IRA man secretly recorded assisting in ‘interrogations’ is jailed
Dublin and Belfast IRA brigades wanted to know who was leaking information to gardaí
Damien Metcalfe (33) has been jailed by the Special Criminal Court for two years and six months. Photograph: Collins Courts.
An IRA man, who was secretly recorded by gardaí when assisting in IRA “interrogations” over leaks to gardaí, has been jailed by the Special Criminal Court for two years and six months.
Damien Metcalfe (33), with an address at Monastery Park, Clondalkin, Dublin 22, had denied membership of an unlawful organisation styling itself the Irish Republican Army, otherwise Oglaigh na hÉireann, otherwise the IRA, on November 24th, 2015.
The non-jury court previously heard the IRA was carrying out interrogations of other members following a series of IRA operations that were foiled by gardaí. The Dublin and Belfast brigades of the IRA wanted to know who was responsible for leaking information to gardaí, and brought a number of men to a house in Castleknock in Dublin to interrogate them.
Presiding judge Mr Justice Tony Hunt said on Monday the evidence against Metcalfe suggested he played a “supporting and logistical role” in IRA inquiries. His primary purpose was to bring people “to and from the inquiry” and he had “remained around the house” when inquiries were ongoing, he explained, adding that the defendant had participated in one of the interviews.
The State had relied on supporting evidence which included audio and video footage recovered from a Garda surveillance operation at Riverwood Park, Castleknock, Co. Dublin on August 7th and 8th, 2015.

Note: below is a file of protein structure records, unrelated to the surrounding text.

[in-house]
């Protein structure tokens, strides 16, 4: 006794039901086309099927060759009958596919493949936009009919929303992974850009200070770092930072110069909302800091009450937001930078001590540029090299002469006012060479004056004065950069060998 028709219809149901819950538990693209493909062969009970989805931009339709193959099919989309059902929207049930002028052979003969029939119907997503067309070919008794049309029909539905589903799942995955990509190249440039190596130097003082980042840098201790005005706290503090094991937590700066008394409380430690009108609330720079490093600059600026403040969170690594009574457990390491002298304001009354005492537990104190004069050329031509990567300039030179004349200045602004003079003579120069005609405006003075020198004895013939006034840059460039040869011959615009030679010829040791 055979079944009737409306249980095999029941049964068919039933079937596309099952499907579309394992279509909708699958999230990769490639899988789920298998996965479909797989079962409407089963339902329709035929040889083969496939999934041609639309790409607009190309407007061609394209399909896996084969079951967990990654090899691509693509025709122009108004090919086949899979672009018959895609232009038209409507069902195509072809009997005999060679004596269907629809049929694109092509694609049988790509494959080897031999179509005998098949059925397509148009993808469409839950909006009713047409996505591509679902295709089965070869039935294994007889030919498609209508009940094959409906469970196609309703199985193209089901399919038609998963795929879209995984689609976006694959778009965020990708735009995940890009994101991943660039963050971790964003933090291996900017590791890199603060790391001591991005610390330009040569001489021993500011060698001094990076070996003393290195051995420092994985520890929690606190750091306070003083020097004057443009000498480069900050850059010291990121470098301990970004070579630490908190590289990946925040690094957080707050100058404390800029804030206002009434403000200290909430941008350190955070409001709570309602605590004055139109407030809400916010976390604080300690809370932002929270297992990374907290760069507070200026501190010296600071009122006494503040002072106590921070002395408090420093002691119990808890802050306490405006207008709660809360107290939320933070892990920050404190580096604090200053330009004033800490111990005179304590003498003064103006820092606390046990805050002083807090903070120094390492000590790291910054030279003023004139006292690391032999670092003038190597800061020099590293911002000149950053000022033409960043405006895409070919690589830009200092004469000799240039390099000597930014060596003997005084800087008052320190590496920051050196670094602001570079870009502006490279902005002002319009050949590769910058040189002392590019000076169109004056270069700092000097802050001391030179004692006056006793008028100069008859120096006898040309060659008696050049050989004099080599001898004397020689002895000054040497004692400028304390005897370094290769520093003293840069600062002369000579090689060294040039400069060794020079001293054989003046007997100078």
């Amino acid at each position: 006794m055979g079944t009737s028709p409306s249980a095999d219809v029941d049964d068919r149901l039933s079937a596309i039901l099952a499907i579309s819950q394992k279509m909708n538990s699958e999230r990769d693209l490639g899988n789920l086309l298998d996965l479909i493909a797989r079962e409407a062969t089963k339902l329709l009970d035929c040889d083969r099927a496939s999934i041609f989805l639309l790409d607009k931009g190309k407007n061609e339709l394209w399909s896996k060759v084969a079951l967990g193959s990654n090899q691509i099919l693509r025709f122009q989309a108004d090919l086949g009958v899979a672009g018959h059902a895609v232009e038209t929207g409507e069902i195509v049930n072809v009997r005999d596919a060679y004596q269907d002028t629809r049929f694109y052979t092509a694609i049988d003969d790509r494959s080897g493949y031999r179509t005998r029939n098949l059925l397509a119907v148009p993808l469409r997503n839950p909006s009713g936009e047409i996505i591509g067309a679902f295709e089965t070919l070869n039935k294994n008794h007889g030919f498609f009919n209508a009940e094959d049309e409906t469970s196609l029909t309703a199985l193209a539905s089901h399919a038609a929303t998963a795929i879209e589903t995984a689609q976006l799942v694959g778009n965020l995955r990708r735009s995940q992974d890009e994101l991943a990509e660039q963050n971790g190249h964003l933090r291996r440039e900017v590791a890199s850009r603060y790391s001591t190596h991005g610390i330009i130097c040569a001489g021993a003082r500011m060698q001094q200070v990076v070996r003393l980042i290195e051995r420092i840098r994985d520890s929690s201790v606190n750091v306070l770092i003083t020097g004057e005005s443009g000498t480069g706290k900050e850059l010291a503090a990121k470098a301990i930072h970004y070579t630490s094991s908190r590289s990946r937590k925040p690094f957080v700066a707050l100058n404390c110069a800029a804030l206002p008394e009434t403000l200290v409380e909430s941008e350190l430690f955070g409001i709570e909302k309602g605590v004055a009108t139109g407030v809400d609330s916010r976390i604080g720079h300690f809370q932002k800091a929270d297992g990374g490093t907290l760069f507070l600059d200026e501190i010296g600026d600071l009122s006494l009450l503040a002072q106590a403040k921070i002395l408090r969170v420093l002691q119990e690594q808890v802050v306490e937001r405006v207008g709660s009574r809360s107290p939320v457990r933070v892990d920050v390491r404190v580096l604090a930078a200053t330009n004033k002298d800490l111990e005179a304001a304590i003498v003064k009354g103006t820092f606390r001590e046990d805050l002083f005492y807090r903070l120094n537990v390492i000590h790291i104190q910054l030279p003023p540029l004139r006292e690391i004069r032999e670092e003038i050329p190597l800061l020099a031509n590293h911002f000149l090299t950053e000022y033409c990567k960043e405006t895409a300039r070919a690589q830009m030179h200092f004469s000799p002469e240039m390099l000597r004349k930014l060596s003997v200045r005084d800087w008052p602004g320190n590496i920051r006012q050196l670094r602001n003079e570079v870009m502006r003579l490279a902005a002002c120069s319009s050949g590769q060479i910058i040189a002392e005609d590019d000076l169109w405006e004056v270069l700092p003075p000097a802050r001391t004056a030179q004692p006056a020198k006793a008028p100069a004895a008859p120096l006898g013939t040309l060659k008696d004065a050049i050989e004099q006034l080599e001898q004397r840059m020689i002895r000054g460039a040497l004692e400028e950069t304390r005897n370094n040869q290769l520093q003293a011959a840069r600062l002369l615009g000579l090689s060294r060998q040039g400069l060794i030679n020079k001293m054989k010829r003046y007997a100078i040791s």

Metcalfe, who visited the premises on four separate occasions over the two days, was found guilty of IRA membership by the non-jury court earlier this month.
His younger brother Conor Metcalfe (28) was also found guilty of IRA membership by the three-judge court last December and jailed for four years and six months.
Passing sentence this morning, Mr Justice Hunt said that supporting evidence suggested that Damien Metcalfe was willing as well as trusted by the IRA to assist in their inquiries.
Having regard to the gravity of the offence, the judge said that because Metcalfe was not an active member at the highest level of the organisation, the top range of penalties were not applicable to him. No specific harm had resulted from his activities, he added.
The offence of membership has a maximum prison sentence of eight years.
The judge indicated that this offence was at the lower range of the mid range of offences and the appropriate starting point was three years imprisonment.
Mitigating factors in sentencing, Mr Justice Hunt said, were the fact Metcalfe had complied with bail conditions and had not come to the adverse attention of gardaí since the incident.
Sentencing Metcalfe, the judge said the court would reduce the headline sentence of three years by six months and impose a sentence of two years and six months, backdated to May 6th when he went into custody.
Delivering judgment last week, the court found that the strands of evidence in relation to Metcalfe’s presence and activities at Riverwood Park and his various associations constituted “weighty support” for Chief Superintendent Anthony Howard’s belief that the accused was a member of the IRA on the date in question.